By JIM SALTER, Associated Press
ST. LOUIS (AP) — An armada of snow plows and salt spreaders deployed Wednesday on highways across the nation's heartland working to stay ahead of a powerful winter storm that already is blamed for one road death.
Winter storm warnings were issued from Colorado through Illinois, with as much as a foot of snow expected in several areas.
Kelly Sugden, a National Weather Service meteorologist in Dodge City, Kan., said early Thursday morning that the storm was moving a bit slower than was previously forecast but that it was "starting to get back together."
"It's very active," Sugden said, noting the snowfall was mixed with lightning and sleet showers.
Sugden said Wednesday's highest snowfall total for the state was 6½ inches recorded in the tiny central town of Rozel. He said they were expecting heavy snow but not blizzard conditions. Still, he warned that the Interstate 70 corridor could see as much as 13 inches of snow with drifts adding to the danger for drivers.
Heavy snow was already falling in Colorado and western Kansas by midday Wednesday. In Oklahoma, roads were covered with a slushy mix of snow and ice that officials said caused a crash that killed an 18-year-old man.
Cody Alexander, 18, of Alex, Okla., died Wednesday when the pickup truck he was driving skidded out of control in slush on State Highway 19, crossed into oncoming traffic and was hit by a truck, the Oklahoma Highway Patrol said. The other driver was not seriously injured.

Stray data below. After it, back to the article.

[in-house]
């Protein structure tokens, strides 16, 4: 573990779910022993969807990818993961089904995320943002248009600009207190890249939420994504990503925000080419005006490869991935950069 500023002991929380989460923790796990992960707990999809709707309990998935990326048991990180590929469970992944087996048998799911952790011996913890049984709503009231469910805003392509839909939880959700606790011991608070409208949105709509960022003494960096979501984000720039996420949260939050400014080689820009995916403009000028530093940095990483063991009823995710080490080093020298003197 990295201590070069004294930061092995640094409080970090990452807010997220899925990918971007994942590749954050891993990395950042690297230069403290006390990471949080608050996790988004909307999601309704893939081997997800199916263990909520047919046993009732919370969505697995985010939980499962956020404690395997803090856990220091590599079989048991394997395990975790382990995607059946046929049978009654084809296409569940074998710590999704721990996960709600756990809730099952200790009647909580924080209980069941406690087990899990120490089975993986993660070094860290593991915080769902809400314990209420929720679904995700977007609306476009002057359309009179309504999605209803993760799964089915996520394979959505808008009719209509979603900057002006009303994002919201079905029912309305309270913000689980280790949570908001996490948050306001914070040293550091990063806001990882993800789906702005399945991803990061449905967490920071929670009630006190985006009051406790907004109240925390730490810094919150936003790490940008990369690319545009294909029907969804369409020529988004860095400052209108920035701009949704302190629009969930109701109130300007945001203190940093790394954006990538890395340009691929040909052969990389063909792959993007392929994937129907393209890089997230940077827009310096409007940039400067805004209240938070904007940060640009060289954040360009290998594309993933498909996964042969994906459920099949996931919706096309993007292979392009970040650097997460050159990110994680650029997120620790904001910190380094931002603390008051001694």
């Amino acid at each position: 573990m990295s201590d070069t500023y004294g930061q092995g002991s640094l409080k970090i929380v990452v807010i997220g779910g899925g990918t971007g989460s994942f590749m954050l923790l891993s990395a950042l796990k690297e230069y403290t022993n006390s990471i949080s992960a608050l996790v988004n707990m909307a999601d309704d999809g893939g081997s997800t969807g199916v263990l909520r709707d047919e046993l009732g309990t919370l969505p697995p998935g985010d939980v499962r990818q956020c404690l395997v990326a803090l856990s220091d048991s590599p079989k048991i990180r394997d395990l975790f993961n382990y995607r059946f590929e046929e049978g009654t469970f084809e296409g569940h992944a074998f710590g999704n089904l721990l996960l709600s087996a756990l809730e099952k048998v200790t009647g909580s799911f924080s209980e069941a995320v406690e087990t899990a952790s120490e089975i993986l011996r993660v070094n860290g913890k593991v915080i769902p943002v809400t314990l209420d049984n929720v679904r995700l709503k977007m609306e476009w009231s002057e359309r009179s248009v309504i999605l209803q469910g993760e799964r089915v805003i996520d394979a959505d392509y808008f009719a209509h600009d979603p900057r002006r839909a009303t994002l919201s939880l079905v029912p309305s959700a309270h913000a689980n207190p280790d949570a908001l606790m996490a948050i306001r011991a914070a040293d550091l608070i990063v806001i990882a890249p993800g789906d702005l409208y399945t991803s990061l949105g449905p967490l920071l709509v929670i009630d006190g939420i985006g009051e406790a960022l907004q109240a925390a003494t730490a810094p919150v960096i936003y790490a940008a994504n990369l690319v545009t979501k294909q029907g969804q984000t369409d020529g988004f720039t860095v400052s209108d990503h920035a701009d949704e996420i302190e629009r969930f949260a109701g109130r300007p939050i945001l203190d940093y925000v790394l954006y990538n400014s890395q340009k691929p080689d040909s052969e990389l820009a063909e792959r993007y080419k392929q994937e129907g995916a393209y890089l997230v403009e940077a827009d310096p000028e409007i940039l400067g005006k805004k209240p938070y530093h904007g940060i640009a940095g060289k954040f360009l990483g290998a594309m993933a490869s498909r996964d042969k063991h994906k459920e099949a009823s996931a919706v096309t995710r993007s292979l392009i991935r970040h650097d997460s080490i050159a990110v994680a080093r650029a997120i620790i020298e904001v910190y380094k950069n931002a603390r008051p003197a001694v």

And in northern Arkansas a school bus crashed Wednesday afternoon on a steep, snowy country road, leaving three students and the driver with minor injuries. Pope County Sheriff Aaron Duval said the bus slid off a road on Crow Mountain, nearly flipping before it was stopped by trees at the roadside.
Officials feared the winter storm would be the worst in the Midwest since the Groundhog Day blizzard in 2011. A two-day storm that began Feb. 1, 2011, was blamed for about two dozen deaths and left hundreds of thousands without power, some for several days. At its peak, the storm created white-out conditions so intense that Interstate 70 was shut down across the entire state of Missouri.
Tim Chojnacki, spokesman for the Missouri Department of Transportation, said it planned to have salt trucks on the roads before the storm arrived in the Show-Me State in hopes that the precipitation would largely melt upon impact.
Much of Kansas was expected to get up to a foot of snow, which many rural residents welcomed after nearly a year of drought.
Jerry and Diane McReynolds spent part of Wednesday putting out more hay and straw for newborn calves at their farm near Woodston in north central Kansas. The storm made extra work, but Diane McReynolds said it would help their winter wheat, pastures and dried-up ponds.
"In the city you hear they don't want the snow and that sort of thing, and I am thinking, 'Yes, we do,' and they don't realize that we need it," she said. "We have to have it or their food cost in the grocery store is going to go very high. We have to have this. We pray a lot for it."
Meanwhile, a separate snow storm caught many drivers by surprise in California, leaving hundreds stranded on mountain highways. A 35-mile stretch of Highway 58 between Mojave and Bakersfield was closed Wednesday, and several school districts closed. No injuries were reported.
Schools also were closed in northern Arizona and Colorado with snow there. Mindy Crane, a spokeswoman for the Colorado Department of Transportation, said hundreds of plows had been deployed for what was expected to be one of the most significant snow storms of the season.
Just the threat of snow led to a series of shutdowns in the middle of the country. Kansas Gov. Sam Brownback closed state government from Thursday morning through Friday morning and urged residents to stay off the roads.